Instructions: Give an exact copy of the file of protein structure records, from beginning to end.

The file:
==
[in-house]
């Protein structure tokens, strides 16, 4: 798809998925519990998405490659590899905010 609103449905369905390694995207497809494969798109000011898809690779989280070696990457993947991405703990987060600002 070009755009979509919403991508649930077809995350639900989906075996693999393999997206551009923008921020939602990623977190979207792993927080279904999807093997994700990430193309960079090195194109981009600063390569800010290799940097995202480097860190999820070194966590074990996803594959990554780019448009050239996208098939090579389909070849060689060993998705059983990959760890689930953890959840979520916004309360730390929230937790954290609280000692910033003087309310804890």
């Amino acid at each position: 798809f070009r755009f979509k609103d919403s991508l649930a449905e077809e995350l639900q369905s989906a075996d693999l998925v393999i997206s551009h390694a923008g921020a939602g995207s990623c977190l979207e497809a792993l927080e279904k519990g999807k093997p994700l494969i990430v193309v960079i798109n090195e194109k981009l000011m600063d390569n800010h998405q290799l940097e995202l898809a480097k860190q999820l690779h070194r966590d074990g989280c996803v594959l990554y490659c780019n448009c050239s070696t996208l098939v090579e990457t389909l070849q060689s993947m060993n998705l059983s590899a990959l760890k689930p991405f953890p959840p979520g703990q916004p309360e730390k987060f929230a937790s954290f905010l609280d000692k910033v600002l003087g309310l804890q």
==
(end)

[in-house]
């Protein structure tokens, strides 16, 4: 798809998925519990998405490659590899905010 609103449905369905390694995207497809494969798109000011898809690779989280070696990457993947991405703990987060600002 070009755009979509919403991508649930077809995350639900989906075996693999393999997206551009923008921020939602990623977190979207792993927080279904999807093997994700990430193309960079090195194109981009600063390569800010290799940097995202480097860190999820070194966590074990996803594959990554780019448009050239996208098939090579389909070849060689060993998705059983990959760890689930953890959840979520916004309360730390929230937790954290609280000692910033003087309310804890």
């Amino acid at each position: 798809f070009r755009f979509k609103d919403s991508l649930a449905e077809e995350l639900q369905s989906a075996d693999l998925v393999i997206s551009h390694a923008g921020a939602g995207s990623c977190l979207e497809a792993l927080e279904k519990g999807k093997p994700l494969i990430v193309v960079i798109n090195e194109k981009l000011m600063d390569n800010h998405q290799l940097e995202l898809a480097k860190q999820l690779h070194r966590d074990g989280c996803v594959l990554y490659c780019n448009c050239s070696t996208l098939v090579e990457t389909l070849q060689s993947m060993n998705l059983s590899a990959l760890k689930p991405f953890p959840p979520g703990q916004p309360e730390k987060f929230a937790s954290f905010l609280d000692k910033v600002l003087g309310l804890q």